TOP 10 SUPPLY CHAIN CEOs 2015
10. Jens Bjørn Andersen, DSV
Andersen became CEO of DSV Road Holding in 2007 and Group CEO in 2008. He began with the former Samson Transport Co in 1988, holding various positions. Following DSV's 1997 acquisition of Samson, he became CEO of DSV Samson Transport. From 2001, he was CEO of Tollpost Globe AS in Oslo and was headhunted for the CEO job at DFDS Transport/DSV Road in England in 2003.
9. Xavier Urbain, CEVA Logistics
One of the newest CEO’s in our list, Urbain was named CEO of CEVA in January 2014 and is also the President of the Americas region. He held several senior positions as Kuehne + Nagel and was CEO of ACR Logistics and Hays Logistics. He started his career with Deloitte & Touche as an external auditor. He holds a PhD in economics.
8. Kenji Watanabe, Nippon Express
Watanabe serves as the Chief Executive Officer and President of Tokyo-based Nippon Express. He has been in this position since June 2011, having joined the company back in April 1972 and has held a wide number of positions. He obtained his Bachelor of Law degree from Chuo University in March 1972.
7. John Wiehoff, CH Robinson Worldwide
An employee at CH Robinson since 1992, he has been CEO since 2002. He won a role in public accounting with Arthur Anderson LLP as a graduate, with CH Robinson being one of his clients. He joined the company eight years later as a controller in the finance department. He became Chief Financial Officer in 1998.
6. Dr Detlef Trefzger, Kuehne + Nagel
Prior to joining Kuehne + Nagel in 2013, Trefzger was on the Executive Board of Schenker from 2004 to October 2012. In 1994 he was Principal at Roland Berger and Chief Financial Officer of Schenker in 1999. He was Executive Vice President Contract Logistics of Kuehne + Nagel Group from March 2013 to August 2013, when he became Group CEO and responsible for Contract Logistics.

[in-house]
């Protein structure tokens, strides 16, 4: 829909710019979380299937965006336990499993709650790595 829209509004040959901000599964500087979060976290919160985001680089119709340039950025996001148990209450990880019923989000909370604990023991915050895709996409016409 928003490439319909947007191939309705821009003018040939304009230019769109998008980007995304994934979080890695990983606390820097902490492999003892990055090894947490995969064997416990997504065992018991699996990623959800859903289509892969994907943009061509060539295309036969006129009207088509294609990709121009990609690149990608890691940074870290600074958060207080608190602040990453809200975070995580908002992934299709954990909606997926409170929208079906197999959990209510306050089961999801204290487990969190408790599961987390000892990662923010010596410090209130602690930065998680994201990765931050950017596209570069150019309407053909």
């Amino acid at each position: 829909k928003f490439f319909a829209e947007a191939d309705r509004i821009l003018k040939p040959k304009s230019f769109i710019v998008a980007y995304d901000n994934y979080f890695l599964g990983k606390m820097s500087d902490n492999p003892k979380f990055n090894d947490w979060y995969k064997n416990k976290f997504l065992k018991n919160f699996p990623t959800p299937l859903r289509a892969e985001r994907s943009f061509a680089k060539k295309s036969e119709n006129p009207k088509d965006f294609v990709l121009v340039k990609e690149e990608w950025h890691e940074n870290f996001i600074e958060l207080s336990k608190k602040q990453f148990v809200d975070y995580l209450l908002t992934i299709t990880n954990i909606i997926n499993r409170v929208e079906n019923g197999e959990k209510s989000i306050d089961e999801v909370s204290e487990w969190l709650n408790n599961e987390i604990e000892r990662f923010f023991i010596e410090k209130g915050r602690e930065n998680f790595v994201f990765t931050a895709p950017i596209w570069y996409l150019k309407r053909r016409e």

5. David P. Abney, UPS
The man who replaced Scott Davis on September 1, 2014, as part of an orderly transition in which Davis retired as CEO but retained the role of non-executive chairman. David Abney, who began his career as a part-time package loader while in college, is the 11th CEO in the 107-year-history of UPS and is tasked with keeping the group heading in the right direction.
4. Dr Rüdiger Grube, Deutsche Bahn AG
Grube is also reported to be the Vice President of the Hyundai Motor Company, a director at Mitsubishi and at McLaren Group and also non-executive director for The Airbus Group. Since 2009, he has been Chairman of the Management Board and CEO of the Federal Republic of Germany-owned railway company, the parent of DB Schenker. It was struggling and Grube had to begin by making tough decisions regarding cuts.
3. Frederick W. Smith, FedEx
Modern-day legend and proof of the American dream, Smith is the founder of one of the biggest companies in the world. Now a $45 billion interest, the idea for it began during Smith’s three-year stint, 1966-69, as a US Marine, where he observed closely the logistics and procurement of the armed forces and was inspired to start up an overnight delivery service for civilians. He founded Federal Express with his $4 million inheritance (modern equivalent $23 million) and raised $91 million ($525 million) in venture capital in 1970.
2. Dr Frank Appel, Deutsche Post DHL
Appel has been CEO 2008 and will be until 2017. He has a PhD in Neurobiology from ETH (Swiss Federal Institute of Technology. He was a Consultant and Project Manager at McKinsey & Co in Germany since 1993 and was then elected to Partner of Member of German Business Management in 1999. In 2000 he joined Deutsche Post as Managing Director Corporate Development.
- Nils S Andersen, Maersk
From Denmark, Andersen trained as an economist and joined AP Moller Maersk in 2007 as CEO after a career as a controller with Nordic Sugar and the Carlsberg brewery group through the 1980s and 90s.
At Carlsberg he became Executive Vice President and then CEO of breweries in Spain and Germany. He spent two years on the executive board of HERO consumer foods in Switzerland, before returning to Carlsberg in 1999 to lead a number of acquisitions, market entries and group-wide initiatives.
His work is said to have turned around the financial performance of the Carlsberg group and strengthened its global position.
At Maersk, he fronted a transformation process which led to a more focused portfolio, a leaner organisation and increased competitiveness. The group’s transparency and communication with stakeholders also increased.
From 2011 Andersen has been heading a new long-term strategy with focus on the four core growth businesses of Maersk Line, Maersk Oil, APM Terminals and Maersk Drilling. Maersk also has more market value, assets and has posted $800 million more profits than Appel’s DHL in second place.